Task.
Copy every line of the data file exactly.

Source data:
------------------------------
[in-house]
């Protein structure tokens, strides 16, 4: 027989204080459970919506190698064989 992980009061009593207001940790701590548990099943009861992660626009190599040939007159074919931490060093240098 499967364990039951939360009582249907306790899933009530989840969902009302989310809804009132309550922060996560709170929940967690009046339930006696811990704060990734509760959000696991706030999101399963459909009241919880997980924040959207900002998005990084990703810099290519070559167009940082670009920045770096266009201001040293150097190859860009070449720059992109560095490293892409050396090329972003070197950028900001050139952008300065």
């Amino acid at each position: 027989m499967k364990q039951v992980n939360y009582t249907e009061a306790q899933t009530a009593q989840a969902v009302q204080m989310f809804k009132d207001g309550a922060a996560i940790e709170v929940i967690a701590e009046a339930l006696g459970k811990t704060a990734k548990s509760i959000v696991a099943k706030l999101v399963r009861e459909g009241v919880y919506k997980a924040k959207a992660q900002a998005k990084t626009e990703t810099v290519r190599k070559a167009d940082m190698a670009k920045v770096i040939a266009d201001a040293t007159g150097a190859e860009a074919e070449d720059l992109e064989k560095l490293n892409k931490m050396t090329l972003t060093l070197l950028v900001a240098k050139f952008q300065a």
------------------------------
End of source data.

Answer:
[in-house]
């Protein structure tokens, strides 16, 4: 027989204080459970919506190698064989 992980009061009593207001940790701590548990099943009861992660626009190599040939007159074919931490060093240098 499967364990039951939360009582249907306790899933009530989840969902009302989310809804009132309550922060996560709170929940967690009046339930006696811990704060990734509760959000696991706030999101399963459909009241919880997980924040959207900002998005990084990703810099290519070559167009940082670009920045770096266009201001040293150097190859860009070449720059992109560095490293892409050396090329972003070197950028900001050139952008300065």
């Amino acid at each position: 027989m499967k364990q039951v992980n939360y009582t249907e009061a306790q899933t009530a009593q989840a969902v009302q204080m989310f809804k009132d207001g309550a922060a996560i940790e709170v929940i967690a701590e009046a339930l006696g459970k811990t704060a990734k548990s509760i959000v696991a099943k706030l999101v399963r009861e459909g009241v919880y919506k997980a924040k959207a992660q900002a998005k990084t626009e990703t810099v290519r190599k070559a167009d940082m190698a670009k920045v770096i040939a266009d201001a040293t007159g150097a190859e860009a074919e070449d720059l992109e064989k560095l490293n892409k931490m050396t090329l972003t060093l070197l950028v900001a240098k050139f952008q300065a």